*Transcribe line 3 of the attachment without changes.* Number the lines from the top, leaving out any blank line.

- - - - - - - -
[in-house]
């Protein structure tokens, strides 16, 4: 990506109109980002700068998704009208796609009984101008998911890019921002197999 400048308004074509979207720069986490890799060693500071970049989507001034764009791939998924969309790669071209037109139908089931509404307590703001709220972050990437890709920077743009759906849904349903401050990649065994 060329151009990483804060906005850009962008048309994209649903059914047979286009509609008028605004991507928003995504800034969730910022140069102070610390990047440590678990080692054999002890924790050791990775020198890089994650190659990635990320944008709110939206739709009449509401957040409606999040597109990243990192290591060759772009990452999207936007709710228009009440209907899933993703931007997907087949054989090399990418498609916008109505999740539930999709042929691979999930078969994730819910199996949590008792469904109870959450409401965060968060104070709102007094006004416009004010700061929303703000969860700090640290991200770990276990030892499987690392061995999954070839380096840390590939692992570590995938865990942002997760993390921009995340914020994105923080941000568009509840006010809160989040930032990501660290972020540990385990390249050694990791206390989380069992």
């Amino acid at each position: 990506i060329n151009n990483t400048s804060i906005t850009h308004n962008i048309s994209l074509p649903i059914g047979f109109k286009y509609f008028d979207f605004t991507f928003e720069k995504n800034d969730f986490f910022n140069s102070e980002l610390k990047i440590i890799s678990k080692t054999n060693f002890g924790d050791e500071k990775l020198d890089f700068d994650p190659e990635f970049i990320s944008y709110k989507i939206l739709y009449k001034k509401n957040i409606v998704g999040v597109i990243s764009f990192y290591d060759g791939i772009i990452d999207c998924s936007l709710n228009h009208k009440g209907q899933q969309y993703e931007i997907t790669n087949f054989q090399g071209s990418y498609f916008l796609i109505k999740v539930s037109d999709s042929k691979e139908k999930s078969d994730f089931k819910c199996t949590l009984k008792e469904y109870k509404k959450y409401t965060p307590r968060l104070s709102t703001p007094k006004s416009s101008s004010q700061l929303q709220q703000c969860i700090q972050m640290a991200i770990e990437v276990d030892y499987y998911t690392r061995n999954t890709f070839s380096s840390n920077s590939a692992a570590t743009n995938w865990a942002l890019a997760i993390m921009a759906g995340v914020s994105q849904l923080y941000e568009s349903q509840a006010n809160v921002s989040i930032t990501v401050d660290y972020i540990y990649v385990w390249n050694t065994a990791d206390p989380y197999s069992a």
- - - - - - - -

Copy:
């Amino acid at each position: 990506i060329n151009n990483t400048s804060i906005t850009h308004n962008i048309s994209l074509p649903i059914g047979f109109k286009y509609f008028d979207f605004t991507f928003e720069k995504n800034d969730f986490f910022n140069s102070e980002l610390k990047i440590i890799s678990k080692t054999n060693f002890g924790d050791e500071k990775l020198d890089f700068d994650p190659e990635f970049i990320s944008y709110k989507i939206l739709y009449k001034k509401n957040i409606v998704g999040v597109i990243s764009f990192y290591d060759g791939i772009i990452d999207c998924s936007l709710n228009h009208k009440g209907q899933q969309y993703e931007i997907t790669n087949f054989q090399g071209s990418y498609f916008l796609i109505k999740v539930s037109d999709s042929k691979e139908k999930s078969d994730f089931k819910c199996t949590l009984k008792e469904y109870k509404k959450y409401t965060p307590r968060l104070s709102t703001p007094k006004s416009s101008s004010q700061l929303q709220q703000c969860i700090q972050m640290a991200i770990e990437v276990d030892y499987y998911t690392r061995n999954t890709f070839s380096s840390n920077s590939a692992a570590t743009n995938w865990a942002l890019a997760i993390m921009a759906g995340v914020s994105q849904l923080y941000e568009s349903q509840a006010n809160v921002s989040i930032t990501v401050d660290y972020i540990y990649v385990w390249n050694t065994a990791d206390p989380y197999s069992a």